The bears themselves had created a sophisticated trail network like nothing we’ve ever seen before. These trails rivaled the Forest Service trails and were easy to use unlike most animal trails. In fact, the following morning, we took off on one of these trails which went over a saddle in the island and ended up at Pillar Lake on the south side of Afognak. The trail was still a climb and hiking five hours with a heavy pack sure knocked us out at night. However, the bears were using the trail regularly.
Usually, the modus operandi of bear hunting is to climb up high above the treeline. Afognak is a low-lying island and the trees grown damn near to the top of the island. There were several exposed hillsides, but for a bear that is smarter-than-the-average-bear, they know not use the exposed hillsides; all of their trails are in the woods. We contemplated going up high one morning following another bear trail we had found, but as we rounded into the lagoon we saw fresh bear tracks. A big brownie had walked just in front of us across the tidal river.
We scouted the surrounding area and realized that this bear had walked on a trail just behind our camp! That same trail led to a wooded area where bears enjoyed munching on 5-gallon buckets lifted from the selection of beach trash. Plastic is a serious issue in the ocean and Tonki Bay is a classic collector beach. The best thing we found: a partially-filled bottle of authentic Russian vodka.
It was obvious that the bears enjoy using this trail and we hoped that they had a reason to walk by again. As luck would have it, that old otter living the lagoon expired overnight and it floated out to the main beach at high tide. We decided to setup a spot to in a “bear blind” to wait for the bears and allow us to glass the exposed hillsides.
For many days we waited. Nothing bear-like walked by during the day, though they frequented the area at night. The bears were becoming more careful to walk on the gravel than the sand to hide their tracks.
A curious fox somewhat adopted us after dining on the dead otter. She got within three feet of Krystin who was sitting patiently in the bear blind. Three other foxes walked by: another orange one, a grayish one, and Gimpy, the three-legged fox (that was the only one that got named). They all conveniently shared the otter meal without a single fight. Ironically, the camouflage that we used to hunt with makes some of the best wildlife viewing garb we’ve ever purchased. We spent more time shooting with our camera than with our gun.
Our evenings were filled with glassing the hillsides and observing the Sitka Blacktail Deer that frequented the beaches to munch on seaweed. It was a serene feeling and we were somewhat sad when Roland rolled in an hour late to pick us up. We were hoping the world had ended, but alas, civilization keeps on moving.
No bear? Not a problem! We were all smiles when we arrived back in Kodiak. It is not just about the hunt; it is about the experience.
This is Bixler’s adventure, as told by Krystin:
Bixler and Jesse arrived at their final destination on a warm Canadian day: Q-Cove on Quadra Island. It took a two hour car drive, three flights, and a ferry ride. All loaded with tons of gear.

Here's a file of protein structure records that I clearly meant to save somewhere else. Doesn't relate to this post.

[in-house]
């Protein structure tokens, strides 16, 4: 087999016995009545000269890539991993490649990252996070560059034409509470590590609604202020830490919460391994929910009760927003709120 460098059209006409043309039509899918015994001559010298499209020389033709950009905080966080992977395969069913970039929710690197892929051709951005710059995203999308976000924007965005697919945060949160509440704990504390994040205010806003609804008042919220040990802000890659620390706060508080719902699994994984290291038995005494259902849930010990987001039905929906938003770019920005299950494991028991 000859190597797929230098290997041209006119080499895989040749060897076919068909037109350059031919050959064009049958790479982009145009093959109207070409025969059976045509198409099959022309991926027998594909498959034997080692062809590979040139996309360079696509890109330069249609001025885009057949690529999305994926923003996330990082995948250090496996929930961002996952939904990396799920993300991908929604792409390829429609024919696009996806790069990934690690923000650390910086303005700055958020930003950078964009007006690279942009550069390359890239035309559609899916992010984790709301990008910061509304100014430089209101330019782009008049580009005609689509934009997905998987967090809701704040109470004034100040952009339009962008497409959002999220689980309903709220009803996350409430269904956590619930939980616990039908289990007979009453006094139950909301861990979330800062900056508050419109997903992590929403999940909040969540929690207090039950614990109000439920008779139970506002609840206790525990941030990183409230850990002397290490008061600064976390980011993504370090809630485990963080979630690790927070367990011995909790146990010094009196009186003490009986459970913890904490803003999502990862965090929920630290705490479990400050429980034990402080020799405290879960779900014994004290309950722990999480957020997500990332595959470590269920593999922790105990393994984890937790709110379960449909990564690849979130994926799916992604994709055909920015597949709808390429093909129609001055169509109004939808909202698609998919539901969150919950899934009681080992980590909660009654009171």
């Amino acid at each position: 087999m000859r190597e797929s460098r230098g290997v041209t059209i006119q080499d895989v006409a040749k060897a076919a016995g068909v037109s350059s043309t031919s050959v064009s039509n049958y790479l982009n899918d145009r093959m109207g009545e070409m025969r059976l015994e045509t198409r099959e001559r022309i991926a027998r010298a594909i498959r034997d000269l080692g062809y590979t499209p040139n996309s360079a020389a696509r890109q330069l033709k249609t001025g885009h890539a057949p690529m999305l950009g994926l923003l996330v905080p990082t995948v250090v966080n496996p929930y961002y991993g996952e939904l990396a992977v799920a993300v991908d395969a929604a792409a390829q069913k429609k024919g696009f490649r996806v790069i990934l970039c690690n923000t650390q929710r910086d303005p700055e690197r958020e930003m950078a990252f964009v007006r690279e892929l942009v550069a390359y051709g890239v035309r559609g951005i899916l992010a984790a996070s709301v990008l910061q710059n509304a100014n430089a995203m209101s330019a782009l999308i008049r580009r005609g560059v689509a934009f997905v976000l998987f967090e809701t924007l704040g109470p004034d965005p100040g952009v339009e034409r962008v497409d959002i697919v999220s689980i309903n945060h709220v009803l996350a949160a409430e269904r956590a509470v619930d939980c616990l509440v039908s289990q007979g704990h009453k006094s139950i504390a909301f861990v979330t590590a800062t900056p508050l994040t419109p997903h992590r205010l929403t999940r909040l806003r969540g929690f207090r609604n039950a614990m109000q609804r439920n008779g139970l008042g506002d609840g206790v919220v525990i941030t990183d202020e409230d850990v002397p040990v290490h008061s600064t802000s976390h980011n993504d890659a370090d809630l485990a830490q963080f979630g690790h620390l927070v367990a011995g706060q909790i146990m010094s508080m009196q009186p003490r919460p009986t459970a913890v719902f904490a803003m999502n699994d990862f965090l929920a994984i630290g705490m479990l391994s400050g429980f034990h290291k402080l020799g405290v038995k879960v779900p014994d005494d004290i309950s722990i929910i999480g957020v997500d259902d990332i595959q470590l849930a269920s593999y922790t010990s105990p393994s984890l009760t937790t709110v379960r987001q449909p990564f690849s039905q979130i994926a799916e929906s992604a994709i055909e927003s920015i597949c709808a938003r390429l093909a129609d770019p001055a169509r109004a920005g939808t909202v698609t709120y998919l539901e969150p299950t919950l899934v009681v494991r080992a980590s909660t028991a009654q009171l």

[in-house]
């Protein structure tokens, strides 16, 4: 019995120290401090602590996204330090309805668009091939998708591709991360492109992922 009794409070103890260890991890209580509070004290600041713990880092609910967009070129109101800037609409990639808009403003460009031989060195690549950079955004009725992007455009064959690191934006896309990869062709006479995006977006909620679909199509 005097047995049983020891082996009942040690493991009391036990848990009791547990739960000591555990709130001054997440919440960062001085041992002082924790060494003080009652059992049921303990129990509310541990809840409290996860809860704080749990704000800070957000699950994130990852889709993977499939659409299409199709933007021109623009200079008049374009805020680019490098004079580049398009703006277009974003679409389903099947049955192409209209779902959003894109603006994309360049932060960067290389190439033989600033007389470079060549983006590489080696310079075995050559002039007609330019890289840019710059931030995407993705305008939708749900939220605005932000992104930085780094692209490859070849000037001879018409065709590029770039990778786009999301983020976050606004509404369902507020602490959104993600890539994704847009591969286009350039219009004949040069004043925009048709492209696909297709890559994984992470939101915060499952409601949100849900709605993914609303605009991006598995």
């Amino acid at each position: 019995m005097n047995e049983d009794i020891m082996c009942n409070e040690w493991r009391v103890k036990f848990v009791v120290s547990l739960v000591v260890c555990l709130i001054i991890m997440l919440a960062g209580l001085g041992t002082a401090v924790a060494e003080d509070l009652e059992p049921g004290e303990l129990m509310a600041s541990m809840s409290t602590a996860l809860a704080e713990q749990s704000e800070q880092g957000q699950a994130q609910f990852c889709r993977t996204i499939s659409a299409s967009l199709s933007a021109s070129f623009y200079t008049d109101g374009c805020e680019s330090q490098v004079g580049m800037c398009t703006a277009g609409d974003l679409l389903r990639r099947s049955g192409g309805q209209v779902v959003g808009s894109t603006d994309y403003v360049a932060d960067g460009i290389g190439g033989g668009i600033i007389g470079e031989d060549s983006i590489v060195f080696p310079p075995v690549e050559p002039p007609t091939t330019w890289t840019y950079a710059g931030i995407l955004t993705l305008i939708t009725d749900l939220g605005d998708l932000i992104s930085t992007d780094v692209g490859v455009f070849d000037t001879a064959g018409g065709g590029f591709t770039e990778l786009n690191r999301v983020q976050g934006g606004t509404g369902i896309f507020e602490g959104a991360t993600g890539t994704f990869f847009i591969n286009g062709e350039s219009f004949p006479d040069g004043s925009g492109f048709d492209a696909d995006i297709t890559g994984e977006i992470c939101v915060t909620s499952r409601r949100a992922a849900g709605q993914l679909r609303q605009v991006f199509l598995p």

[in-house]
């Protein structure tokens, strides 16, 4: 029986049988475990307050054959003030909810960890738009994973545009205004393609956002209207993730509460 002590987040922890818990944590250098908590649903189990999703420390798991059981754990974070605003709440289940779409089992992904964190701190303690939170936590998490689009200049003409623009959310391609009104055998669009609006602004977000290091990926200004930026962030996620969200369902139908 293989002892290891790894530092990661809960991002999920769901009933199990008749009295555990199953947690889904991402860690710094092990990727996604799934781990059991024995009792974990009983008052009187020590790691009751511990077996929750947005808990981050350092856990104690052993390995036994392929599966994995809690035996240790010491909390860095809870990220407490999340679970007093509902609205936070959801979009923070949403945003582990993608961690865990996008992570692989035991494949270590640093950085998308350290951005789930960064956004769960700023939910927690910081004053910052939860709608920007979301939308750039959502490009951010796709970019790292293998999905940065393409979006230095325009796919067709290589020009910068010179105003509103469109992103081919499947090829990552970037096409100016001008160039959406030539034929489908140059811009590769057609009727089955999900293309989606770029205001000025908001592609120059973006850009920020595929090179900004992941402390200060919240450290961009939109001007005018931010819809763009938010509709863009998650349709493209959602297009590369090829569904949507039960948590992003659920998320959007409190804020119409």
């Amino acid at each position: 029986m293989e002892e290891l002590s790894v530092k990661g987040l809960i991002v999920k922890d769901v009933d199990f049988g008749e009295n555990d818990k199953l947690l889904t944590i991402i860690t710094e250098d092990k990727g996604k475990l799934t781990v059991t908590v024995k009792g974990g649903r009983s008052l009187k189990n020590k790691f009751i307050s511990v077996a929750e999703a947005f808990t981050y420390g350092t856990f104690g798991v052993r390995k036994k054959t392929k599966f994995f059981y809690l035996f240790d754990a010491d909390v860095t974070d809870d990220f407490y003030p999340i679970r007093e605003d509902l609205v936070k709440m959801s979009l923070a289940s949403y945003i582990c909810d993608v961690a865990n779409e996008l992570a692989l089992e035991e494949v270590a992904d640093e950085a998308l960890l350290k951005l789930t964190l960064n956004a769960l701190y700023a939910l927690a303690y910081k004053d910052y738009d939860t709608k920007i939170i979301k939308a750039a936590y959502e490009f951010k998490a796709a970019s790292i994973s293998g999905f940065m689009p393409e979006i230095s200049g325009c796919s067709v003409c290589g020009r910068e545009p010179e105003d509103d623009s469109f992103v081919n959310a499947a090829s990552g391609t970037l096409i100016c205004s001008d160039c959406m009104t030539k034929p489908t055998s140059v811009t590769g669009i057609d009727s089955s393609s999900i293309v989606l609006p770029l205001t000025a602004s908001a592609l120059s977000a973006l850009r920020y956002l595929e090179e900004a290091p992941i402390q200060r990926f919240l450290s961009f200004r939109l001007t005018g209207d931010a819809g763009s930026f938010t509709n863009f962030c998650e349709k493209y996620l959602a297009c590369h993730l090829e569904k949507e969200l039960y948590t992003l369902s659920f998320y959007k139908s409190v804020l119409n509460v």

Finally, the tiny harbor of Q-Cove loomed in the distance and there sat the sailboat, a 37-footer, that the two would be moving to her new home.
Five years ago a friend asked Bixler and Krystin if we would go with him to sail straight from Seward to Hawaii in September. We had to decline since our careers and vacation time were still in their infancy and both of us, especially Bixler, had regretted it ever since. Bixler swore that if he was ever offered a long passage on a boat either to or from Alaska, he would jump at the opportunity. Jesse, our friend at Empiricus Embarks and owner of Seven Seas Sailing Logistics, asked Bixler to come, since Jesse’s wife couldn’t. Of course, Bixler said yes.
Bixler and Jesse spent the first few days going over the boat and meeting up with the owners, both old and new. The new owners are fellow Alaskans, eager to explore the cruising grounds around Seward. The old owner was a Canadian gentleman that had sailed the boat to Mexico on numerous occasions, but also let her sit for the last few years. After only a minor setback with the engine idle set screw (Bixler and Krystin had had the same problem on their boat, so it was easier to fix this time around), and the two moved to fuel. Bixler called Krystin who would serve as a lifeline for weather and chatted about the trip. The weather was warm and sunny in Canada while Alaska seemed to finally get winter snow.
The two headed for Seymour Narrows. This small passageway is known for notorious currents. Usually, passages are made at slack tide when the water velocity reaches a minimum. However, Seymour is different, having to take the brunt of the Pacific draining through the passage. At what should have been slack water as they figured it, the passage was raging.
The boat dodged sucking whirlpools and tried to make her way “up river” before being pushed backwards.
Jesse and Bixler pulled into Menzies Bay near the narrowest part of the passage to wait for the real slack water.
Menzies Bay is a final example of those industrious Canadians with salmon pens and active logging operations. In Alaska, it is rare to see logging operations north near Seward, though a giant, abandoned log loader and sawdust pile sit across the bay from town. Farming salmon in Alaska is illegal and highly frowned upon. “Friends don’t let friends eat farmed salmon” is a favorite bumpersticker. Despite being our friendly neighbor to the east and south of Alaska, Canada is a way different place than the US.